Margaret Simons, the founder of Bardwell Football Club in Bicester, Oxfordshire, was picked from 15 regional winners as the BBC Sport Unsung Hero at the Sports Personality of the Year show.
"I'm honoured to accept the award and I think I might like the England coach's job," she joked.
Volunteers from all over the United Kingdom were recognised for their work in local communities - all attended the show at the NEC in Birmingham on Sunday.
Regional winners, who are each eligible for a bursary of up to £2,500 courtesy of Robinsons, came from a total of nine different sports.
Founded club in 1964 - bought the kits, balls, medical kits and refreshments from her own money. Was chair, secretary, treasurer, manager and coach to the 20 children in her first year.
Estimated nearly 3,000 children between ages of seven and 16 have represented the club, which now has teams in four different leagues.
What the judges said: "Impressed by her long-standing commitment. Someone who founded the club and has contributed at all levels (except as a player) - even at the age of 85 continues to give several hours of support each week."
For 25 years has coached athletics at least twice a week.
Has helped several athletes on the road to national success - although ability has never been a consideration when accepting youngsters. Despite losing 95% of his eyesight, he still coaches with the help of others.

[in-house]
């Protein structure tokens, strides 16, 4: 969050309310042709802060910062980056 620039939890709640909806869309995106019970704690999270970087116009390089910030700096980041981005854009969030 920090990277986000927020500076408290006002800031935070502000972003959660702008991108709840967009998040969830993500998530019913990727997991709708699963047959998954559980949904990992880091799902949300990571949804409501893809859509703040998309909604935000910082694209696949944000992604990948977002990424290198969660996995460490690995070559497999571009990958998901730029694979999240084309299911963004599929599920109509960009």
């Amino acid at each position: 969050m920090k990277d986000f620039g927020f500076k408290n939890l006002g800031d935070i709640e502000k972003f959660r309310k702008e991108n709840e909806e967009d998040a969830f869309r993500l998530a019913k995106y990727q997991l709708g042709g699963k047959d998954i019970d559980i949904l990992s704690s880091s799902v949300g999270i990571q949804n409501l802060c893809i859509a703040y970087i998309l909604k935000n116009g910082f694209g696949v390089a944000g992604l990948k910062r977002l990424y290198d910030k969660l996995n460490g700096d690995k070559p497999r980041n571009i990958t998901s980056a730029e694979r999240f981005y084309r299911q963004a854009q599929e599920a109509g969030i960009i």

He was nominated by athlete Jo Pavey.
What the judges said: "Tony is inspiring - His level of commitment over such a length of time is very impressive. The testimonies of his nominator and other people who know and work with him are very impressive."
Started coaching in 1996, and became involved in running the club four years later when it was threatened with closure.
Started with three teams, now there are 21. Keith has been secretary since 2000 and is currently manager/coach of four of the teams.
During the season, he takes training four nights a week, and coaches on Saturday and Sunday.
What the judges said: "Has increased participation in sport, encourages others to do the same, cuts the grass and marks out the pitches, washes the strips, raises funds and deals with administration."
Hemsworth beat hundreds of others to be named England's top community club in 2003.
From two teams at the start of 2000, the club now boasts nine boys' and six girls' teams, with a policy of never turning a child away - whatever their ability.